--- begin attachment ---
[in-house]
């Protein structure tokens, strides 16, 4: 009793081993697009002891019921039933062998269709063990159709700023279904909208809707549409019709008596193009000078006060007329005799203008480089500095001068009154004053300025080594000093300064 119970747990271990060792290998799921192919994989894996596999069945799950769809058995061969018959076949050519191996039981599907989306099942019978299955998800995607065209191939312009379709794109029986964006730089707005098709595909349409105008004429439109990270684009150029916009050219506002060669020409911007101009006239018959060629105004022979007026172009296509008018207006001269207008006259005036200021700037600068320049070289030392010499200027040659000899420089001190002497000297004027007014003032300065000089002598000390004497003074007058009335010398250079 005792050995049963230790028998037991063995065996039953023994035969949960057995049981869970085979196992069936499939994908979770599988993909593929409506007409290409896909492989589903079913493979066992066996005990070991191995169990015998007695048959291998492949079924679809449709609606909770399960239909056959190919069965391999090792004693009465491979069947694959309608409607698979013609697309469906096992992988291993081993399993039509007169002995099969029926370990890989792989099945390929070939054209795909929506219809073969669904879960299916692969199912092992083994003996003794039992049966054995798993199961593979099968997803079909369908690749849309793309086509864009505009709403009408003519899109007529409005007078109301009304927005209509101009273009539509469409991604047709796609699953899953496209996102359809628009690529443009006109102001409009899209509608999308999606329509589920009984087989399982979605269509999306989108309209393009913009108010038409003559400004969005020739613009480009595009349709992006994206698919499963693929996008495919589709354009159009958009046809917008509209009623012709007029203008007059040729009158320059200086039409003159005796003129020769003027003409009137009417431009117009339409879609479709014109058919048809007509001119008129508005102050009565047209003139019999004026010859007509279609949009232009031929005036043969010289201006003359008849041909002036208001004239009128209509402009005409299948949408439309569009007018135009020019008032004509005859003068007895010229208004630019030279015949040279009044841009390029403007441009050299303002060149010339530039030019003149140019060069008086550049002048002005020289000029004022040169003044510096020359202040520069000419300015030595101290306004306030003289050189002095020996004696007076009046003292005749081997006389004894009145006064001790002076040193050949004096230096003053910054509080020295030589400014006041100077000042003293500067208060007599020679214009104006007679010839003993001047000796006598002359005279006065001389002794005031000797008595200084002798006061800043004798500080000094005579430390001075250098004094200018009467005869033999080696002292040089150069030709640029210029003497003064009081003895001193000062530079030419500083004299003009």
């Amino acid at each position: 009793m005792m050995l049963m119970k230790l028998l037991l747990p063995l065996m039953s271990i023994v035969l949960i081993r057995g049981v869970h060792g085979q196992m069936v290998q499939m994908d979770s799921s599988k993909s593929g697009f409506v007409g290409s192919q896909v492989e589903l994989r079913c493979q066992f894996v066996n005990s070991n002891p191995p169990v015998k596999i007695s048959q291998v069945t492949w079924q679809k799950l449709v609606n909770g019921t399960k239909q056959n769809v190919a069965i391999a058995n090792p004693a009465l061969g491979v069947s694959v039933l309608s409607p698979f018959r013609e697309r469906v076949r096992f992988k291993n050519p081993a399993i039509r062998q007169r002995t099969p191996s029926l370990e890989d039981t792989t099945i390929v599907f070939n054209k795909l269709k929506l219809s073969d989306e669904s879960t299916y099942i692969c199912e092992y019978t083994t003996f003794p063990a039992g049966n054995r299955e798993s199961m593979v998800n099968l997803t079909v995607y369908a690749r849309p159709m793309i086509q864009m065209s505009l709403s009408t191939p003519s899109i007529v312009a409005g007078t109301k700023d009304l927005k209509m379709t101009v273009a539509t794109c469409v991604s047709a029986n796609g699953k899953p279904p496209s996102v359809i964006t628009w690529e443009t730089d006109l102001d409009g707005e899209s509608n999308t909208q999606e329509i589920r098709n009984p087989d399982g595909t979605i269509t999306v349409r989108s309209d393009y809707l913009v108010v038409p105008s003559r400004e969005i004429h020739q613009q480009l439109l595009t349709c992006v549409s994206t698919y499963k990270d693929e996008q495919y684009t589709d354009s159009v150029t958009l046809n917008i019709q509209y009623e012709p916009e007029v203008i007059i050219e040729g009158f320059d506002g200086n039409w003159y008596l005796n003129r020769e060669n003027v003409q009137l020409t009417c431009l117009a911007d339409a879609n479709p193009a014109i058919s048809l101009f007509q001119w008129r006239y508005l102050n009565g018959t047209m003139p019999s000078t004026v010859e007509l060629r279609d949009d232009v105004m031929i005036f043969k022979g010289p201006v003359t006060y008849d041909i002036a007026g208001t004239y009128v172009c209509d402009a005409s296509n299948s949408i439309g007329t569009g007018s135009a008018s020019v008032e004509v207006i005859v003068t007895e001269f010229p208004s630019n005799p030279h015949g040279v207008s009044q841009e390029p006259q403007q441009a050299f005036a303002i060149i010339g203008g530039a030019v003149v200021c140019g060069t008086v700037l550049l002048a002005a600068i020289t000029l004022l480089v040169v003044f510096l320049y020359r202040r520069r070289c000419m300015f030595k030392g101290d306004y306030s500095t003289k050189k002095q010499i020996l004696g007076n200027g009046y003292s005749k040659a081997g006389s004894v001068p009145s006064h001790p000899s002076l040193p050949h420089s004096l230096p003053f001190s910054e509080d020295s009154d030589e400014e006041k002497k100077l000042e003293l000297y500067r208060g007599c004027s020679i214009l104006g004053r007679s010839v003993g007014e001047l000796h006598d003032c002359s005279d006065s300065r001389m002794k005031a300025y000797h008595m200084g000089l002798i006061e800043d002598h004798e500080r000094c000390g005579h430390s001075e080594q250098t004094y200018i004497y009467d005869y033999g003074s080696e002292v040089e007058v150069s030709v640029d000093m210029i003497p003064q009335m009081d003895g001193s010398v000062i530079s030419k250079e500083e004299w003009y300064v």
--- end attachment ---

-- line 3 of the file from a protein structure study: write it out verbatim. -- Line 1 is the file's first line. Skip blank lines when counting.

């Amino acid at each position: 009793m005792m050995l049963m119970k230790l028998l037991l747990p063995l065996m039953s271990i023994v035969l949960i081993r057995g049981v869970h060792g085979q196992m069936v290998q499939m994908d979770s799921s599988k993909s593929g697009f409506v007409g290409s192919q896909v492989e589903l994989r079913c493979q066992f894996v066996n005990s070991n002891p191995p169990v015998k596999i007695s048959q291998v069945t492949w079924q679809k799950l449709v609606n909770g019921t399960k239909q056959n769809v190919a069965i391999a058995n090792p004693a009465l061969g491979v069947s694959v039933l309608s409607p698979f018959r013609e697309r469906v076949r096992f992988k291993n050519p081993a399993i039509r062998q007169r002995t099969p191996s029926l370990e890989d039981t792989t099945i390929v599907f070939n054209k795909l269709k929506l219809s073969d989306e669904s879960t299916y099942i692969c199912e092992y019978t083994t003996f003794p063990a039992g049966n054995r299955e798993s199961m593979v998800n099968l997803t079909v995607y369908a690749r849309p159709m793309i086509q864009m065209s505009l709403s009408t191939p003519s899109i007529v312009a409005g007078t109301k700023d009304l927005k209509m379709t101009v273009a539509t794109c469409v991604s047709a029986n796609g699953k899953p279904p496209s996102v359809i964006t628009w690529e443009t730089d006109l102001d409009g707005e899209s509608n999308t909208q999606e329509i589920r098709n009984p087989d399982g595909t979605i269509t999306v349409r989108s309209d393009y809707l913009v108010v038409p105008s003559r400004e969005i004429h020739q613009q480009l439109l595009t349709c992006v549409s994206t698919y499963k990270d693929e996008q495919y684009t589709d354009s159009v150029t958009l046809n917008i019709q509209y009623e012709p916009e007029v203008i007059i050219e040729g009158f320059d506002g200086n039409w003159y008596l005796n003129r020769e060669n003027v003409q009137l020409t009417c431009l117009a911007d339409a879609n479709p193009a014109i058919s048809l101009f007509q001119w008129r006239y508005l102050n009565g018959t047209m003139p019999s000078t004026v010859e007509l060629r279609d949009d232009v105004m031929i005036f043969k022979g010289p201006v003359t006060y008849d041909i002036a007026g208001t004239y009128v172009c209509d402009a005409s296509n299948s949408i439309g007329t569009g007018s135009a008018s020019v008032e004509v207006i005859v003068t007895e001269f010229p208004s630019n005799p030279h015949g040279v207008s009044q841009e390029p006259q403007q441009a050299f005036a303002i060149i010339g203008g530039a030019v003149v200021c140019g060069t008086v700037l550049l002048a002005a600068i020289t000029l004022l480089v040169v003044f510096l320049y020359r202040r520069r070289c000419m300015f030595k030392g101290d306004y306030s500095t003289k050189k002095q010499i020996l004696g007076n200027g009046y003292s005749k040659a081997g006389s004894v001068p009145s006064h001790p000899s002076l040193p050949h420089s004096l230096p003053f001190s910054e509080d020295s009154d030589e400014e006041k002497k100077l000042e003293l000297y500067r208060g007599c004027s020679i214009l104006g004053r007679s010839v003993g007014e001047l000796h006598d003032c002359s005279d006065s300065r001389m002794k005031a300025y000797h008595m200084g000089l002798i006061e800043d002598h004798e500080r000094c000390g005579h430390s001075e080594q250098t004094y200018i004497y009467d005869y033999g003074s080696e002292v040089e007058v150069s030709v640029d000093m210029i003497p003064q009335m009081d003895g001193s010398v000062i530079s030419k250079e500083e004299w003009y300064v």